Iran’s foreign minister considered Friday returning to Tehran for “consultations” following talks with US Secretary of State John Kerry, three days before a deadline to strike a landmark nuclear deal with world powers.
Kerry himself was also due later Friday to leave the high-stakes ongoing talks in Vienna for Paris for talks with European counterparts and will “stay in close touch” with Washington, State Department spokesperson Jen Psaki said.
“His future travel schedule is still being finalised, and we have not yet determined when he will return to Vienna,” Psaki said as Kerry ended a meeting with Iranian counterpart Mohammad Javad Zarif.
“Zarif will perhaps return this evening to Tehran for consultations,” a source close to the Iranian negotiators said.
Iran and the six powers—the US, China, Russia, Britain, France plus Germany—have been negotiating intensively since February to turn an interim accord with Iran reached a year ago into a lasting agreement before November 24.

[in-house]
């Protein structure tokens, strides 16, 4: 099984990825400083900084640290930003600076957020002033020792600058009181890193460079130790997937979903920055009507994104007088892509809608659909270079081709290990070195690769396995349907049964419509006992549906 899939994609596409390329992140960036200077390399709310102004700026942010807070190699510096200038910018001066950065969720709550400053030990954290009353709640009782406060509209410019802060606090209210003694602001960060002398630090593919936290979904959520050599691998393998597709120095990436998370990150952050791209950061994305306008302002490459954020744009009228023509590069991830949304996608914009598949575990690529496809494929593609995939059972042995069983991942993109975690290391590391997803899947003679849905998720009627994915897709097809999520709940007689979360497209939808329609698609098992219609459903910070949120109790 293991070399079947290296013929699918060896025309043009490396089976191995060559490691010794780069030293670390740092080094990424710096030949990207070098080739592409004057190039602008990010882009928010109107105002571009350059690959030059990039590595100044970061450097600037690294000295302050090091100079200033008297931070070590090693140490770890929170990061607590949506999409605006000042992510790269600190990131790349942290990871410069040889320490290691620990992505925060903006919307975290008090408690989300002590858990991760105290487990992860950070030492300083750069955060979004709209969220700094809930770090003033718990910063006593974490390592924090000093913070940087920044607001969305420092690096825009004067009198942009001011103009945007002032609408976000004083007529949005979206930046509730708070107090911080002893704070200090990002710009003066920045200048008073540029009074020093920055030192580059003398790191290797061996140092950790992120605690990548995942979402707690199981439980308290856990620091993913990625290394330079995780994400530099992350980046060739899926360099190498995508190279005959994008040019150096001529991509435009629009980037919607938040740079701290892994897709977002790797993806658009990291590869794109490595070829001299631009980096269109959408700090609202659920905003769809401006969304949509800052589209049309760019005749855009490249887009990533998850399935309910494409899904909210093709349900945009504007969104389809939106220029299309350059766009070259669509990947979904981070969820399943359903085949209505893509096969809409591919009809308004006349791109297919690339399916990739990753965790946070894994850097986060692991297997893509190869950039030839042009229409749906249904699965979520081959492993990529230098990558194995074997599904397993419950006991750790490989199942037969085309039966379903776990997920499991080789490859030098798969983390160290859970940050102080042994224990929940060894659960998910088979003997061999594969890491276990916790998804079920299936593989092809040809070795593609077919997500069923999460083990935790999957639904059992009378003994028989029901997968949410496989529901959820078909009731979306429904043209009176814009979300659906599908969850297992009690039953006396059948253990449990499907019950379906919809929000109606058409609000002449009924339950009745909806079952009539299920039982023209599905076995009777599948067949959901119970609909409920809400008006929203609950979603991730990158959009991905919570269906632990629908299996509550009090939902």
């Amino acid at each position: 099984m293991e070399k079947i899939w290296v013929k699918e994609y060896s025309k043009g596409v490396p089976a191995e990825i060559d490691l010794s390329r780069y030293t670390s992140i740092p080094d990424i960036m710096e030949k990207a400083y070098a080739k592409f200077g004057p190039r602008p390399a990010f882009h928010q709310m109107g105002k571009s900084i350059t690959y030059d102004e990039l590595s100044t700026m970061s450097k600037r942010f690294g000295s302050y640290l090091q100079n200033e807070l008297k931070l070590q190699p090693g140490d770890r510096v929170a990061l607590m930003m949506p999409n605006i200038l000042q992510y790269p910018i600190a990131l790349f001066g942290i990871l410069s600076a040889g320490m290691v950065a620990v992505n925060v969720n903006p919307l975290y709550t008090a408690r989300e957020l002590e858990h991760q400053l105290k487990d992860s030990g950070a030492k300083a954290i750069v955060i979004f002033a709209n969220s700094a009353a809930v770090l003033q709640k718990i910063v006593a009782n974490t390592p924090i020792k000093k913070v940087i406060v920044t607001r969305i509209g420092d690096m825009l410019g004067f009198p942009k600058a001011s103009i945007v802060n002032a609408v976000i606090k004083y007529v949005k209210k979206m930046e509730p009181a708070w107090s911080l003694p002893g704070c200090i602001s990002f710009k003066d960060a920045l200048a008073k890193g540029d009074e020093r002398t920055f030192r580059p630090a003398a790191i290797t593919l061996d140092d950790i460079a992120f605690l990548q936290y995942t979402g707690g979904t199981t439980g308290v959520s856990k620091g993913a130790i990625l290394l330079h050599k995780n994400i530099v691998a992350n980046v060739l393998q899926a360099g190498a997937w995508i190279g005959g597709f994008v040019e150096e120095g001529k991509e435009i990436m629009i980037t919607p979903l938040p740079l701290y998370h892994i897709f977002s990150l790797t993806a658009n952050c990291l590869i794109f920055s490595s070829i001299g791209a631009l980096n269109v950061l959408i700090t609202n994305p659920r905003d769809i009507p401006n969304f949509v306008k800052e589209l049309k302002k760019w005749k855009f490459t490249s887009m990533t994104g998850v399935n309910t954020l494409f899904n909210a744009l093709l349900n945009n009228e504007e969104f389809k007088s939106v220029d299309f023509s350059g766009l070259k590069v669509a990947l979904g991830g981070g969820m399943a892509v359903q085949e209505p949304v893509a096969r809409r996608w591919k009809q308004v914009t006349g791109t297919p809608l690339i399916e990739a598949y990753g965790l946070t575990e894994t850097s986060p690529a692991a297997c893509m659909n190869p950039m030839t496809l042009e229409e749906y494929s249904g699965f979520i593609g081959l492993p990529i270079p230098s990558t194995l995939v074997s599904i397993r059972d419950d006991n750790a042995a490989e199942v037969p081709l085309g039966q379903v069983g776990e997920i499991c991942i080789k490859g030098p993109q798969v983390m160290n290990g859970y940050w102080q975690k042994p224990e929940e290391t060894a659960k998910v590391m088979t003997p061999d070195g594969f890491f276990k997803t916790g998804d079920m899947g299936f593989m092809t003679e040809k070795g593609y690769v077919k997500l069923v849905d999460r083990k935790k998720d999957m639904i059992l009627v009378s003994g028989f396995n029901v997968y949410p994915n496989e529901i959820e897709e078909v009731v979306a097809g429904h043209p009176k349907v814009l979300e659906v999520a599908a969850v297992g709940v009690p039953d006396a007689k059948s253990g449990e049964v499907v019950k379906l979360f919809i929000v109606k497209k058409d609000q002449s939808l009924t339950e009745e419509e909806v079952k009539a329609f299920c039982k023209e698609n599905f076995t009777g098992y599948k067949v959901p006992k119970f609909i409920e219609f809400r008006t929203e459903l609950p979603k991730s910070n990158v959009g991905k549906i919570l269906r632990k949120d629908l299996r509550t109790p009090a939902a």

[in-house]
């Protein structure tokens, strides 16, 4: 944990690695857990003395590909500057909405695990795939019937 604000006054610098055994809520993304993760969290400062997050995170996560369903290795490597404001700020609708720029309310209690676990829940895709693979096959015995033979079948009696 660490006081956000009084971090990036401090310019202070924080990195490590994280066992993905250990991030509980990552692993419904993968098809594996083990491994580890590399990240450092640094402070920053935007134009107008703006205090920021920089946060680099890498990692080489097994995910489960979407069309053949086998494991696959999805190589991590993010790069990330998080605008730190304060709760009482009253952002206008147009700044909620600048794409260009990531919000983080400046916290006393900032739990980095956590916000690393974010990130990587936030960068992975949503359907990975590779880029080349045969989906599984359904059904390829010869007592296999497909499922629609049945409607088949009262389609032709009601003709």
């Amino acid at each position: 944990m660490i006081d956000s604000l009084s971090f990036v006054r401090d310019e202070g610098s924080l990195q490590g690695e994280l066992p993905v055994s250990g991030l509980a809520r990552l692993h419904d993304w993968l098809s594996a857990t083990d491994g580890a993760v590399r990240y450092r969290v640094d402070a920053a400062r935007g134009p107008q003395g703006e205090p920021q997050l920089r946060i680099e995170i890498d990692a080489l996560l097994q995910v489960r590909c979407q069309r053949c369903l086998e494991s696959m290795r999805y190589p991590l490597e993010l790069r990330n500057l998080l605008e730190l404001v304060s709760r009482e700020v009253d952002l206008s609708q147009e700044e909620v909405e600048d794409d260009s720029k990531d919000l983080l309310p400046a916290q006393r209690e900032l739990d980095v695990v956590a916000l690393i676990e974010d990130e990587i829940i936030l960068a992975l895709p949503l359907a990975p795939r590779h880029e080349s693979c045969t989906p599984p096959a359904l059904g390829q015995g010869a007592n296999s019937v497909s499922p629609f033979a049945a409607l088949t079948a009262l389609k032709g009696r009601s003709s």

Such a deal, after 12 years of rising tensions, is aimed at easing fears that Tehran will develop nuclear weapons under the guise of its civilian activities—an ambition the Islamic republic has denied.
French Foreign Minister Laurent Fabius joined the talks in the Austrian capital Friday urging Iran to “seize this opportunity” for a deal while British counterpart Philip Hammond called for Iranian “flexibility”.
“The prize for Iran is huge—access to very large amounts of frozen assets, the ability to trade freely with the world again and the ability to reset relationships with the international community,” Hammond said.
He warned, though, that “we have a long way to go if we are to get to a deal before the deadline on Monday”.
“Flexibility” from the Iranians was needed and would be reciprocated. However “time is short,” he stressed.
Most analysts expect Iran and the six powers to decide to extend the deadline. But Kerry on Thursday insisted this was not on the table. …
Continue reading at the Middle East Institute. Republished with permission from the Middle East Institute.